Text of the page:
We examined self-reported frequency and severity of performance-related musculoskeletal pain disorder (PRMD), trigger point pain (TPP) and depression, social phobia (SPIN) and music performance anxiety (MPA) using the Kenny Music Performance Anxiety Inventory (K-MPAI) in a cross-sectional survey of 377 professional orchestral musicians. Most (84%) musicians had experienced performance-impairing pain; 50% reported current pain. Females reported more performance-impairing pain and more current pain than males. Cluster analysis indicated a complex relationship between depression and PRMD severity. Three clusters showed the hypothesized relationship (i.e., more depression, more pain). Musicians in the fourth cluster denied depression but reported the most severe pain, suggesting a group who somatize their psychological distress. Cluster analysis also revealed a strong relationship between PRMD severity and MPA. Clusters with higher scores on K-MPAI reported higher scores on PRMD severity. TPP was not associated with self-reported PRMD frequency or severity. There was a significant linear relationship between TPP and MPA for females, but males scoring the highest MPA reported lower TPP than those with milder MPA. Neither SPIN nor beta blocker use was associated with PRMD frequency or severity. The complex relationships identified between PRMD, TPP, depression and MPA may have important implications for PRMD management in professional musicians.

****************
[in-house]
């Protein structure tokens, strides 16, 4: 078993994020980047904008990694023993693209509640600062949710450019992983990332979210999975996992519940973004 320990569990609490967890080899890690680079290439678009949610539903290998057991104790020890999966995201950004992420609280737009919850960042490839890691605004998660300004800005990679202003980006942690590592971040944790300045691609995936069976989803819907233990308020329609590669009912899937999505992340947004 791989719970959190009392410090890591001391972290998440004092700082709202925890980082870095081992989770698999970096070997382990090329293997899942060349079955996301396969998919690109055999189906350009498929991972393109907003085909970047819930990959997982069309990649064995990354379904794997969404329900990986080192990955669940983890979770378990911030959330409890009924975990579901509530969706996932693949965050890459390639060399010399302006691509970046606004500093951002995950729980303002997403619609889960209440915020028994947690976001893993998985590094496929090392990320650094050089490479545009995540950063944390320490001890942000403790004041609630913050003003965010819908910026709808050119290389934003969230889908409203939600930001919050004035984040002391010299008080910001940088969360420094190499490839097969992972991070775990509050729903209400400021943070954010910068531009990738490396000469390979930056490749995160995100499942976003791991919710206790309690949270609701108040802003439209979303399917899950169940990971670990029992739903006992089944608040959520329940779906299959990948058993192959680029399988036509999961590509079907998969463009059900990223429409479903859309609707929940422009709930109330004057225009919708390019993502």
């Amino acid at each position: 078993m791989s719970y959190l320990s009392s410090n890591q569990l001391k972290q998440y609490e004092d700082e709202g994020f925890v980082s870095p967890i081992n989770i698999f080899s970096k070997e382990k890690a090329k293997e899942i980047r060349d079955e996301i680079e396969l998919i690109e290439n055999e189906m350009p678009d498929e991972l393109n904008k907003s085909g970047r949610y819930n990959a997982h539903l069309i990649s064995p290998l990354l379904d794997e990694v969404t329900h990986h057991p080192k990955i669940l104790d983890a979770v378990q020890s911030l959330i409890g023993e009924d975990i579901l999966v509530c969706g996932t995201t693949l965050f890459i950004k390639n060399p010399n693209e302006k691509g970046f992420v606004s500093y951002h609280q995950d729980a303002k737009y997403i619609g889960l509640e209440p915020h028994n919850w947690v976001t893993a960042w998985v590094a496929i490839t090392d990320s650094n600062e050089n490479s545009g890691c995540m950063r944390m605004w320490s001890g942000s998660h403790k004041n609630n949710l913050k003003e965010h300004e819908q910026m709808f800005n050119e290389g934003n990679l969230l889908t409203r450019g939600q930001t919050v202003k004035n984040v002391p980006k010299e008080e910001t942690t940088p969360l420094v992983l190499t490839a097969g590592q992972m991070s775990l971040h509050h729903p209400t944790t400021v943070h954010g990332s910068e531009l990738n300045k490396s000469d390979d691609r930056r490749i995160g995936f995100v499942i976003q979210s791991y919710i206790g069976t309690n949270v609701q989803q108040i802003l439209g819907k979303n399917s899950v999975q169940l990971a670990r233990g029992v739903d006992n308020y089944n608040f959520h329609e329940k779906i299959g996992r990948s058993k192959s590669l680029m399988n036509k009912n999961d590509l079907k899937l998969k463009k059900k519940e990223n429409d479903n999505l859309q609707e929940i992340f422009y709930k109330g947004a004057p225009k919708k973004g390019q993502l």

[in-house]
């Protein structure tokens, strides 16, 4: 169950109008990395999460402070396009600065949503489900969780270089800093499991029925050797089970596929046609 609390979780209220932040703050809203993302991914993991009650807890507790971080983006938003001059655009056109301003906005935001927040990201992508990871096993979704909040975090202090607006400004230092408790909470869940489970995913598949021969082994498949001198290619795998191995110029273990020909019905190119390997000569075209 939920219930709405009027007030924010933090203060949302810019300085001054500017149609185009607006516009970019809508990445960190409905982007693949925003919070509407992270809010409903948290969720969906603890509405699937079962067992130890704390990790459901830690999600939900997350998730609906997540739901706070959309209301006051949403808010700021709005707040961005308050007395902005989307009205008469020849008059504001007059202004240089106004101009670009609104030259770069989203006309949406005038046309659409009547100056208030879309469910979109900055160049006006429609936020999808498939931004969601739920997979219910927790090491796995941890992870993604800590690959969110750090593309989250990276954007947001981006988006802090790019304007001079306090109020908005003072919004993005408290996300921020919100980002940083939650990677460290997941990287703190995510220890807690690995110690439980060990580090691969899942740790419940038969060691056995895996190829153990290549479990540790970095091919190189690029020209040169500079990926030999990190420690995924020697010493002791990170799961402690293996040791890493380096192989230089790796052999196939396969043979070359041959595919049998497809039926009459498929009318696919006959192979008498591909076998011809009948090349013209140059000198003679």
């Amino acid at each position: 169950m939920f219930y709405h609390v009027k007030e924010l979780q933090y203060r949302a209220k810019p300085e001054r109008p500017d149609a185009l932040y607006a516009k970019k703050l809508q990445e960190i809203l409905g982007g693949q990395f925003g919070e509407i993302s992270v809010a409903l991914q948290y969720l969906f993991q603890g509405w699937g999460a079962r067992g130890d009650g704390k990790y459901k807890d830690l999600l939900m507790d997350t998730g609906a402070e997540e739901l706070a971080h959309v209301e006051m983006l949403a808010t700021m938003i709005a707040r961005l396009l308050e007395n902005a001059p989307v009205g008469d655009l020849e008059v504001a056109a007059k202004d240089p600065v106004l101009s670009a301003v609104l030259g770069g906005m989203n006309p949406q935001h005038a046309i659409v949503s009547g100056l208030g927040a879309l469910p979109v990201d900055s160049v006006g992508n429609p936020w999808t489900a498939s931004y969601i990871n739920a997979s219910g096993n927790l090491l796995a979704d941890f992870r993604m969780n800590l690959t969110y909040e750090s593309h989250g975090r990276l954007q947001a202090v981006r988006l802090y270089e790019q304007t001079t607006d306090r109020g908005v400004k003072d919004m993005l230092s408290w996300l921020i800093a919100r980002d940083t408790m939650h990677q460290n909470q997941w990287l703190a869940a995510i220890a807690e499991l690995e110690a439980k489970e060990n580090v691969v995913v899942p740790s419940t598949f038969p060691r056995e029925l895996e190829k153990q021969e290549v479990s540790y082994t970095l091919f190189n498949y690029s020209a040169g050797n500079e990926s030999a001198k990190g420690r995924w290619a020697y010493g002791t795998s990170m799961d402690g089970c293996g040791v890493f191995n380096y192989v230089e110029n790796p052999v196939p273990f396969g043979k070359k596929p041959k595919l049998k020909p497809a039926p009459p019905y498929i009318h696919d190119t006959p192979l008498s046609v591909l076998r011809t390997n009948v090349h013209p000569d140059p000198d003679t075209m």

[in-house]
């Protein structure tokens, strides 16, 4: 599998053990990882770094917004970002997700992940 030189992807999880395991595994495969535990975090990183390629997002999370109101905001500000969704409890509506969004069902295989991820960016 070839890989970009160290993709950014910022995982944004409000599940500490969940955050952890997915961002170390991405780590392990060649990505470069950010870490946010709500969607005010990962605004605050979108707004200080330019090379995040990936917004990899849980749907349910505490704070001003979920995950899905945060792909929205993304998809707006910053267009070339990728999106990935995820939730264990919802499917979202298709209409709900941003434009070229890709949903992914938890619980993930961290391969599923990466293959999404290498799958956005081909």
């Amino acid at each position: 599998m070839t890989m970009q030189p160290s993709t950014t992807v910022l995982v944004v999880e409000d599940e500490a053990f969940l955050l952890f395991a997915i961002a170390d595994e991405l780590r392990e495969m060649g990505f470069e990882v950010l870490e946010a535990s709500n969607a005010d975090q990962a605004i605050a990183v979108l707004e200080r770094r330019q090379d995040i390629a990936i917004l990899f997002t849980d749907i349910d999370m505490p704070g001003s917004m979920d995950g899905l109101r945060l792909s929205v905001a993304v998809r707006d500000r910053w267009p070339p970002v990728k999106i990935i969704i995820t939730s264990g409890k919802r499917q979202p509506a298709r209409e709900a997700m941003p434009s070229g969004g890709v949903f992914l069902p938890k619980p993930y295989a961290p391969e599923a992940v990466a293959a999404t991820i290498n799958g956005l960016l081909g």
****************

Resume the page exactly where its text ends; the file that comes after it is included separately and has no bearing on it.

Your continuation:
- music performance anxiety
- performance-related musculoskeletal pain
- professional musicians
- trigger point